“The Biden administration knew this,” Alaoudh added. “But they manoeuvred, they wanted something light like the ‘Khashoggi ban’, and they made the symbolic gesture of talking not to the crown prince but instead to the king. What the prince took from all this is that everything [that Biden said] during the [presidential] campaign was just campaign talk, and therefore they won’t act on it.”

There are 22 prisoners of conscience who were sentenced for comments related to the kingdom’s former blockade of Qatar. Saudi Arabia’s relations with the tiny Gulf state have been warming. Qatar’s emir, Sheikh Tamim bin Hamad al-Thani, flew to Jeddah on Monday evening to meet the crown prince, shortly after the Saudi foreign minister, Prince Faisal bin Farhan al-Saud, visited Qatar.

A spokesperson for the US Department of State said: “The United States’ commitment to democratic values and human rights is a priority, especially with our partners. We continue to elevate respect for human rights in our bilateral relations with Saudi Arabia. As we have repeatedly made clear, peaceful activism to promote human rights is not a crime.”

The Saudi Arabian embassy in Washington did not respond when contacted for comment.

Alaoudh said that while the crown prince may be willing to shift on matters of foreign policy, he viewed control over free speech as a direct threat.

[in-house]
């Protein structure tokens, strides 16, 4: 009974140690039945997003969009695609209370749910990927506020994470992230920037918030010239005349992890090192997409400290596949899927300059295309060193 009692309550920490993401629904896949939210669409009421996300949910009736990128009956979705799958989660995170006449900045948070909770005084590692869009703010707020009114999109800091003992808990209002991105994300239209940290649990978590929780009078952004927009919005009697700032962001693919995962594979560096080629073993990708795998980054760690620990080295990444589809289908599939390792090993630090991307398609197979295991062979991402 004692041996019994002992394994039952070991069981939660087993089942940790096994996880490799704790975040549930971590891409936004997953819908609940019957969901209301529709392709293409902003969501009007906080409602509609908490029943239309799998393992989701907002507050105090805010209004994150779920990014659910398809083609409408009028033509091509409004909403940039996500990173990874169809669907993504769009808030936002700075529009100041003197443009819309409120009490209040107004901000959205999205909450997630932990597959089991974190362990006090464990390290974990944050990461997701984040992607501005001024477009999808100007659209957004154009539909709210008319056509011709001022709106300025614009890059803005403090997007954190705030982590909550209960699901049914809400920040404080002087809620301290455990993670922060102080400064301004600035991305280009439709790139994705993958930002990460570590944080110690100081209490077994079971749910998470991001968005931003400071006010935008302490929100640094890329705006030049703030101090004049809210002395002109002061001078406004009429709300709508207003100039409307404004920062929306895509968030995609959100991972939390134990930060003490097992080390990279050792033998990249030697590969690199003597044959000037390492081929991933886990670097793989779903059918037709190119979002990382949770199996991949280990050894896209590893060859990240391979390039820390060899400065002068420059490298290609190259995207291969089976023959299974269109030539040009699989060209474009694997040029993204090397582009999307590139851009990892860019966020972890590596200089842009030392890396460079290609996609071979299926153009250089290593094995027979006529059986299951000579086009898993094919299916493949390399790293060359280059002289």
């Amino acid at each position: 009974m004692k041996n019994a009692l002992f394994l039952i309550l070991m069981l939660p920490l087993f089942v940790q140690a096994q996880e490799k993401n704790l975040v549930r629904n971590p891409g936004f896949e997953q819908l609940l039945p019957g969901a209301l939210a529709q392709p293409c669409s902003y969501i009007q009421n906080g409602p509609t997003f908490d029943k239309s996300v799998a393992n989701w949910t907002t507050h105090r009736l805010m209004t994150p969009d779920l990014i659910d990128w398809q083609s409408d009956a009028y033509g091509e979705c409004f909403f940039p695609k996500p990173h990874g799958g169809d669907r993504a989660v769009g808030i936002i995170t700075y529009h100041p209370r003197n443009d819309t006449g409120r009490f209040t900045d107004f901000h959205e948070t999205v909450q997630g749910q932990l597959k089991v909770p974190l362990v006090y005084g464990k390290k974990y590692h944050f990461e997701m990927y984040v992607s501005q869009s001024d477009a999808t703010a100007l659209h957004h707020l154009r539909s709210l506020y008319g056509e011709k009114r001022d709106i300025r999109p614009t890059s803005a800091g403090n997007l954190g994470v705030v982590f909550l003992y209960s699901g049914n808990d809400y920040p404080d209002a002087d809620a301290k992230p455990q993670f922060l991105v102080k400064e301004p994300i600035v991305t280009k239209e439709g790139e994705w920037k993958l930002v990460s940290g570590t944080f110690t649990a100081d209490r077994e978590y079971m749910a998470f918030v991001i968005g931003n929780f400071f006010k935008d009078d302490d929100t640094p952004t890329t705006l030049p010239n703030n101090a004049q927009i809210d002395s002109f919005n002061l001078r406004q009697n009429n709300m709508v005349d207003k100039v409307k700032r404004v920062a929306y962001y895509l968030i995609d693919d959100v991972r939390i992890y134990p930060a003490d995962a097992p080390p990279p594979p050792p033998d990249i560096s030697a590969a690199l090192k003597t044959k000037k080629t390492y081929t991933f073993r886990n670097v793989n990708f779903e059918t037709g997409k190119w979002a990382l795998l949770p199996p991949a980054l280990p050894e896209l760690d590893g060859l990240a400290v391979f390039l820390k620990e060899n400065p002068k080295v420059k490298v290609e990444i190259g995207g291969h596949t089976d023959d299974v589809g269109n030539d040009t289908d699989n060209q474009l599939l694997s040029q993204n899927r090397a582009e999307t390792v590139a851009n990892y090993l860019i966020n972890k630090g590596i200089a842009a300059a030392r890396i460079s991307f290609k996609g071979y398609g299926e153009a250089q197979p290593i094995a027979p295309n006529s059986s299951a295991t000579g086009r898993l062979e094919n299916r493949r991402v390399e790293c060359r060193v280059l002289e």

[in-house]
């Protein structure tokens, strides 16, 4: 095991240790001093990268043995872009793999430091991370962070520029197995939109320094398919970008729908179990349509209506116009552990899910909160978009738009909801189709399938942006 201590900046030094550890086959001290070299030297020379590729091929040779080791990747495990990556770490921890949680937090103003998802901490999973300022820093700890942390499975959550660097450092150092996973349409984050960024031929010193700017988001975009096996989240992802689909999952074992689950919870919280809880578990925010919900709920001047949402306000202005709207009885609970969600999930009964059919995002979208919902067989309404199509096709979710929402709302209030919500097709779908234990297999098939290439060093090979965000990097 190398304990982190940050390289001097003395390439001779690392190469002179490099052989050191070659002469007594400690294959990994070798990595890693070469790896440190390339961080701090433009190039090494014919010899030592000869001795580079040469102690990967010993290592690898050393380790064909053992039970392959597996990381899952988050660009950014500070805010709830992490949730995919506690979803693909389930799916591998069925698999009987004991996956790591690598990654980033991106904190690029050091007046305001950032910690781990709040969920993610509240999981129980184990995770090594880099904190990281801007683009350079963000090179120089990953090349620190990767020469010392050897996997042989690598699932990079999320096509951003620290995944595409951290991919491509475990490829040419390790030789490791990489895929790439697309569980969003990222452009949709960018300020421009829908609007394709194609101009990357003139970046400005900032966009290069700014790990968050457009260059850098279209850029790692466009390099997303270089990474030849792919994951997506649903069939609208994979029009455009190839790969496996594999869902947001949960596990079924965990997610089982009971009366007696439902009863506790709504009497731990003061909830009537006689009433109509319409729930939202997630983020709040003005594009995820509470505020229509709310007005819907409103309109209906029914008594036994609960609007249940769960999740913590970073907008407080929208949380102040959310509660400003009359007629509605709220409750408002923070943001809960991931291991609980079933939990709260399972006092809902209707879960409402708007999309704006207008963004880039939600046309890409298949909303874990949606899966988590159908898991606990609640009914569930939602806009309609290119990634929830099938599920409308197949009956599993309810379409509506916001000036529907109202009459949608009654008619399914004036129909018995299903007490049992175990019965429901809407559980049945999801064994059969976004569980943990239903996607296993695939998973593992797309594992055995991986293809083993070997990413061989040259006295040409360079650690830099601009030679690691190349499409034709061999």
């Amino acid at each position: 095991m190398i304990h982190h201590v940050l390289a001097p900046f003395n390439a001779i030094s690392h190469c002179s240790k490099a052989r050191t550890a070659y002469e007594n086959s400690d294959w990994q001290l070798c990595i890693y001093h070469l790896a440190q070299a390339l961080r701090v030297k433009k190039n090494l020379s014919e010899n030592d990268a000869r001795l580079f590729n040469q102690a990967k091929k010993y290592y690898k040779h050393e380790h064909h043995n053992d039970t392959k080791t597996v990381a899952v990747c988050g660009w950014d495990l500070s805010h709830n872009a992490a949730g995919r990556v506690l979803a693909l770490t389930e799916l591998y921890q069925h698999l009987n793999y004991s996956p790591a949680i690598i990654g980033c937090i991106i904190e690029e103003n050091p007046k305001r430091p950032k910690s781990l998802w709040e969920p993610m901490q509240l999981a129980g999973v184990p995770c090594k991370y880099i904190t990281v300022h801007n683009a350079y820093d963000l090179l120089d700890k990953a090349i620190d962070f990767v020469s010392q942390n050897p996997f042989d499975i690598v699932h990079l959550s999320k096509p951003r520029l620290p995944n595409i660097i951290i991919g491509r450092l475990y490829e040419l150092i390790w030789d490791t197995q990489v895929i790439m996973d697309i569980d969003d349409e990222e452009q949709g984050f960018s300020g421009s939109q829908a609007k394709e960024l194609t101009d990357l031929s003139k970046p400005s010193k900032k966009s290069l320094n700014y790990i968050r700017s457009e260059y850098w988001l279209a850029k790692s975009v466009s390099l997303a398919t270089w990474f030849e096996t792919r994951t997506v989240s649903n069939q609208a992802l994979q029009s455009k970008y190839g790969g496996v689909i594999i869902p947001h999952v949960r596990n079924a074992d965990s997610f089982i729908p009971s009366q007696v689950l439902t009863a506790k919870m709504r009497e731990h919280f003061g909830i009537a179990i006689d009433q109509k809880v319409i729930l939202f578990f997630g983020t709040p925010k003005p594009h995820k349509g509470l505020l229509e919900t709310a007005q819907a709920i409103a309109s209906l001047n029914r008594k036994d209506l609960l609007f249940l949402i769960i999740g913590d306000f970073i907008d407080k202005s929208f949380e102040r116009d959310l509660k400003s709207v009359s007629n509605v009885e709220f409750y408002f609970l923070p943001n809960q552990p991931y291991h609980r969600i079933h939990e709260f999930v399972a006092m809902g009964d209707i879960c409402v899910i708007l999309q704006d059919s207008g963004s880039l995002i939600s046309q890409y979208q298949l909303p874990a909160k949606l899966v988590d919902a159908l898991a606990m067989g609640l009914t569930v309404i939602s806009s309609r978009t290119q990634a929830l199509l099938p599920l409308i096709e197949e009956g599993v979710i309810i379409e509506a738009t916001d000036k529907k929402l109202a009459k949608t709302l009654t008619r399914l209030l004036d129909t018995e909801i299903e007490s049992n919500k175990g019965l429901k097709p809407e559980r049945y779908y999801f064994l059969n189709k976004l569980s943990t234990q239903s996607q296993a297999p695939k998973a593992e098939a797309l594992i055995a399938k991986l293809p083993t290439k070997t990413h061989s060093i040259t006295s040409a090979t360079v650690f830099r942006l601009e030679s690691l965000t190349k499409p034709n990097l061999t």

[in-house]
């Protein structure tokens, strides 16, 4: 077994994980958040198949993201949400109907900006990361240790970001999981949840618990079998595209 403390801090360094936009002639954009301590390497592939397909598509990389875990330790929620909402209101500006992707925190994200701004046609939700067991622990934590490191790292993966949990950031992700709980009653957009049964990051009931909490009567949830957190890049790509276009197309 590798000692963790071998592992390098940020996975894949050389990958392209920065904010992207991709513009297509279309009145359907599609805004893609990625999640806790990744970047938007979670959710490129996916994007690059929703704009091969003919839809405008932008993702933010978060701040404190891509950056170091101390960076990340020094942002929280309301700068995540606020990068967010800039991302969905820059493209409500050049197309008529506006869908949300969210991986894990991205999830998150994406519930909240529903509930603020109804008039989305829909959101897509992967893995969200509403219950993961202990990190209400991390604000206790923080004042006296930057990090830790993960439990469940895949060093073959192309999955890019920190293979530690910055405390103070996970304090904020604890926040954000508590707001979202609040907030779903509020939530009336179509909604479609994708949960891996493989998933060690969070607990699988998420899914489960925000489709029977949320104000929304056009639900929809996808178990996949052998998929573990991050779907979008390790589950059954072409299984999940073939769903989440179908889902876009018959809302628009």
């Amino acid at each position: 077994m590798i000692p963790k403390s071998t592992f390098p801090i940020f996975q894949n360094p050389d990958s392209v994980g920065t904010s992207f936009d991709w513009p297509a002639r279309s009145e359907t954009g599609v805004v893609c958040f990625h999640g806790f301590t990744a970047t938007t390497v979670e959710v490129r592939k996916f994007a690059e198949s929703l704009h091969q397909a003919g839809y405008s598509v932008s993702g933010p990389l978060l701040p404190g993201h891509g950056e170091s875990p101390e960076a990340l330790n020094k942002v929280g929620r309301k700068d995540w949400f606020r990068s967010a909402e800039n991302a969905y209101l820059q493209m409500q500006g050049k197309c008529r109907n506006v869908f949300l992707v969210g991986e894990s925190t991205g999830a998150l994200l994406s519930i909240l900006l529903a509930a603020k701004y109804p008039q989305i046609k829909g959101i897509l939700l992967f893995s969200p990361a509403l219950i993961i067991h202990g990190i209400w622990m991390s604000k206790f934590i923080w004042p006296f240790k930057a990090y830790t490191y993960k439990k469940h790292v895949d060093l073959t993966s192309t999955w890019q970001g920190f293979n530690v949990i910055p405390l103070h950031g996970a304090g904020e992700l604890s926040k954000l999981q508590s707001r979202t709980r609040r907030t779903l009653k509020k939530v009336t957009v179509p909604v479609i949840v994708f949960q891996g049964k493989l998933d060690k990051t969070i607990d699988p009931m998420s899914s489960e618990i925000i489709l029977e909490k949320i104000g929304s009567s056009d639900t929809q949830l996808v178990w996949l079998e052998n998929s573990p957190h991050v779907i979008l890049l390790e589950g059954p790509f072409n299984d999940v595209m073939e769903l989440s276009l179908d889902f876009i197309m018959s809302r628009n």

“You can normalise with everyone – Qatar, Turkey, Iran – but not your own people because that means sharing decision-making, which for them is so dangerous,” he said. “Agreeing to some kind of political participation or power-sharing is an end to the absolute monarchy, which is all they know.”



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[Ticker] US backs WHO plan for further Covid-origin investigation

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US secretary of state Antony Blinken affirmed his country’s support to conduct additional investigations into the origins of the Covid-19 after meeting with the head of the World Health Organization, Tedros Adhanom Ghebreyesus, on Wednesday, Reuters reported. “He stressed the need for the next phase to be timely, evidence-based, transparent, expert-led, and free from interference,” a US state department spokesperson said in a statement.

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‘Freudian Slip’: Biden Confuses Trump With Obama in New Gaffe

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The 78-year-old American president is known to be prone to verbal gaffes and slips of the tongue, for which he is usually criticized or mocked by some people on social media.

US President Joe Biden appeared to confuse former US President Barack Obama for another former US president, Donald Trump, in a Wednesday speech, but swiftly corrected himself and suggested that the mistake was a “Freudian slip”.

“Back in 2009, during the so-called Great Recession, the president asked me to be in charge of managing that piece, then-President Trump,” Biden said while addressing the public in Pennsylvania. “Excuse me, Freudian slip, that was the last president. He caused the…anyway, President Obama, when I was vice-president.”